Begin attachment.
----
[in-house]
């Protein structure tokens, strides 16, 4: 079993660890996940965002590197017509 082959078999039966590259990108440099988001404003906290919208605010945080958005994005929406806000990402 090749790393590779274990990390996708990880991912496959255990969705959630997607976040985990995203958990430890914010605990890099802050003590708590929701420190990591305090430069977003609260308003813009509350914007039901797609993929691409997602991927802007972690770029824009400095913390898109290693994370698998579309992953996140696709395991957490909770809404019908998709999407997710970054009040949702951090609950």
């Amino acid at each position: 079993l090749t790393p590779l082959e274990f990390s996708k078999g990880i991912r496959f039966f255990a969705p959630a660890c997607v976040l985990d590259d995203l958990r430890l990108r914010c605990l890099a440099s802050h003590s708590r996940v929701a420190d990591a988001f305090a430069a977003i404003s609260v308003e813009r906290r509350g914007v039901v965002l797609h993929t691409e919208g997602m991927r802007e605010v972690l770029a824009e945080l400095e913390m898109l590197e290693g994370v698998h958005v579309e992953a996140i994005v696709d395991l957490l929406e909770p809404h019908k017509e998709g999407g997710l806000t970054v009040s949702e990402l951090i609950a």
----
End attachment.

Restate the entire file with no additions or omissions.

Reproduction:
[in-house]
């Protein structure tokens, strides 16, 4: 079993660890996940965002590197017509 082959078999039966590259990108440099988001404003906290919208605010945080958005994005929406806000990402 090749790393590779274990990390996708990880991912496959255990969705959630997607976040985990995203958990430890914010605990890099802050003590708590929701420190990591305090430069977003609260308003813009509350914007039901797609993929691409997602991927802007972690770029824009400095913390898109290693994370698998579309992953996140696709395991957490909770809404019908998709999407997710970054009040949702951090609950």
């Amino acid at each position: 079993l090749t790393p590779l082959e274990f990390s996708k078999g990880i991912r496959f039966f255990a969705p959630a660890c997607v976040l985990d590259d995203l958990r430890l990108r914010c605990l890099a440099s802050h003590s708590r996940v929701a420190d990591a988001f305090a430069a977003i404003s609260v308003e813009r906290r509350g914007v039901v965002l797609h993929t691409e919208g997602m991927r802007e605010v972690l770029a824009e945080l400095e913390m898109l590197e290693g994370v698998h958005v579309e992953a996140i994005v696709d395991l957490l929406e909770p809404h019908k017509e998709g999407g997710l806000t970054v009040s949702e990402l951090i609950a």